The FEC Is Vulnerable. It’s More Important Than Ever to Protect It.

Let's imagine a foreign power tried to intervene in our election. Crazy, right?
May 14, 2019
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(Photo by Chip Somodevilla/Getty Images)

Imagine we’re in the middle of a presidential election with candidates and outside groups raising and spending billions of dollars, all vying for the White House and control of Congress. Now imagine that the government agency charged with ensuring that they all follow the law ceases to function. It cannot answer critical questions for candidates or effectively oversee the dark money groups that are spending hundreds of millions of dollars to anonymously attack them. The agency cannot enforce any new laws on the books or even investigate potential criminal conduct by political parties, outside groups, or scam PACs.

This isn’t a fantasy. This actually happened in 2007 and 2008, when the Federal Election Commission lost its quorum and Senate leaders Harry Reid and Mitch McConnell deadlocked over potential new nominees to the FEC for six months.

Now imagine a foreign actor wants to interfere in our elections. They want to stop the public disclosure of how our elections are funded, and throw our government into a panic. They wait for the opportunity to infiltrate the systems helping govern our elections, further reducing trust in government at the worst moment.

This also happened — in 2013, during the government shutdown. Chinese hackers penetrated the FEC’s networks and “crashed computer systems that publicly disclose how billions of dollars are raised and spent” each election cycle, according to news reports. The federal government had to declare an emergency and return furloughed staff to bring systems back online. Even then, commissioners disagreed whether the FEC should have funds to stay open during government shutdowns. “The FEC is not essential to the operation of the republic in the same way, say, the Department of Defense is,” one commissioner opined.

That may be true. But in the run-up to the 2020 elections, as foreign actors continue to test America’s election infrastructure and administration officials warn of more attacks, the FEC remains vital to how our democracy elects its leaders.

We know that foreign actors will be hiding just outside of view, ready to intervene at the most inopportune moment and sow discord in the country again. They will count on the fact that our leaders have not learned any lessons from the past few years, or taken necessary steps to prevent foreign interference again.

Now go one step further, and imagine if the FEC again fails amid all this turmoil. Imagine it is further understaffed, underfunded, and unfortunately loses one individual from its four sitting commissioners (out of a possible six). The agency would then lack the bipartisan quorum required for it to take official actions. It would literally be unable to do its job. As the country tries to decide who its leaders should be for the next two, four, or six years, there would be no referee calling balls and strikes.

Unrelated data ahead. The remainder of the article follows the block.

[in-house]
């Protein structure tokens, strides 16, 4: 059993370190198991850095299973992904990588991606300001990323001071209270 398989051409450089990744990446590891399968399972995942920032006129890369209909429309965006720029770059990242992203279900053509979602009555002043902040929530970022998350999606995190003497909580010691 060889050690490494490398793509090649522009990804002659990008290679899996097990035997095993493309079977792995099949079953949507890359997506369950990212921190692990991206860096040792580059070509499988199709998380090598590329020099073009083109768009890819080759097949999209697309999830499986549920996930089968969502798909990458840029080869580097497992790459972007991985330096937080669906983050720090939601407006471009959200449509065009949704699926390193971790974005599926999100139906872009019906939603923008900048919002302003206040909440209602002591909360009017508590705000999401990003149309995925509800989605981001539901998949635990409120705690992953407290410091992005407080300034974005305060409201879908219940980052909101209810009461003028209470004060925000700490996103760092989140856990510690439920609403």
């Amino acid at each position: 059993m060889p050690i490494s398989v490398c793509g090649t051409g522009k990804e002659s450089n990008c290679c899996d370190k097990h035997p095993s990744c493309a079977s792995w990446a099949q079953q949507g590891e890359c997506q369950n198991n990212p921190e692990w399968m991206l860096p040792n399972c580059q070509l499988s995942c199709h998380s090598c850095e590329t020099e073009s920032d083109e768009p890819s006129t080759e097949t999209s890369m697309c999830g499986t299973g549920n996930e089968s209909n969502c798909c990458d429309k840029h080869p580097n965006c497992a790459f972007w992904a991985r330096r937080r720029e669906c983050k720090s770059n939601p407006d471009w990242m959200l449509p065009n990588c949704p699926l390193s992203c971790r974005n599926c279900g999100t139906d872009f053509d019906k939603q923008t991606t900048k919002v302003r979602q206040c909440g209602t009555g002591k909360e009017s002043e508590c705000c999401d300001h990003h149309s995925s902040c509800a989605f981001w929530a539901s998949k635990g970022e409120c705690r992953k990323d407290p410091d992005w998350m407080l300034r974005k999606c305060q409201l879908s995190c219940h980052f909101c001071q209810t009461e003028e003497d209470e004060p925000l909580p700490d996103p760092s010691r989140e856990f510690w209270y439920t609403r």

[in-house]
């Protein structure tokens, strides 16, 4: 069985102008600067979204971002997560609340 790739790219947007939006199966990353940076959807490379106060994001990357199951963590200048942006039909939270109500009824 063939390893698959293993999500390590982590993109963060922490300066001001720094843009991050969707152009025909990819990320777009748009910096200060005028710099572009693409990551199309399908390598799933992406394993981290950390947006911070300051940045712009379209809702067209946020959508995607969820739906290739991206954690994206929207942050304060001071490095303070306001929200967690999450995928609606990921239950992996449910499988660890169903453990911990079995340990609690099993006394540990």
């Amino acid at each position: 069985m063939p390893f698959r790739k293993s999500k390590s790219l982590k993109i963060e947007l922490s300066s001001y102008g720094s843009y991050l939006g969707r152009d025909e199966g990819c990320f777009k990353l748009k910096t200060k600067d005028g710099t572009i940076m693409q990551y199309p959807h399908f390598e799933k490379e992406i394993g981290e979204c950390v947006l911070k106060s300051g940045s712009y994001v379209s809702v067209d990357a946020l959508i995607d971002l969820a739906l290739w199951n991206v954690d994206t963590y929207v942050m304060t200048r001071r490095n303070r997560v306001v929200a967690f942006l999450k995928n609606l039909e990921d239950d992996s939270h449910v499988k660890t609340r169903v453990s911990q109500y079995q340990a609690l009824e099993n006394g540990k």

In a potential future where the agency lacks at least four commissioners, no investigations could officially begin. Serious rule breakers already gamble that outright violations of campaign or anti-corruption laws may not bring swift and bipartisan action. But in this future, no new rules could be made, amended or repealed. The FEC could not issue advisory opinions, go to court to defend itself (or initiate any cases), conduct hearings, or even refer cases of potential criminal conduct to law enforcement.

This also happened before, and the FEC is perilously close to repeating history. The agency’s budget has stagnated while its oversight responsibilities have exploded. The agency’s enforcement division has shrunk to just 41 employees (down from 59 in 2010), while the base backlog tripled (from 100 cases in 2010 to 329 in 2018). Fines fell from $4 million in 2003 to just $898,000 recently—while the cost of elections has gone up more than $2 billion and the number of super PACs and dark money groups has multiplied dramatically.

It all raises one frightening question: What if super PACs, dark money groups, and foreign actors would not have to worry about an election watchdog eyeballing their activities for months?

As we face another moment where power could change hands peacefully and free from foreign interference, it is more important than ever that Congress and the president start treating the FEC as a critical piece of infrastructure in America’s fight against anonymous and foreign actors seeking to disrupt our elections.

Meredith McGehee

Meredith McGehee is executive director of Issue One.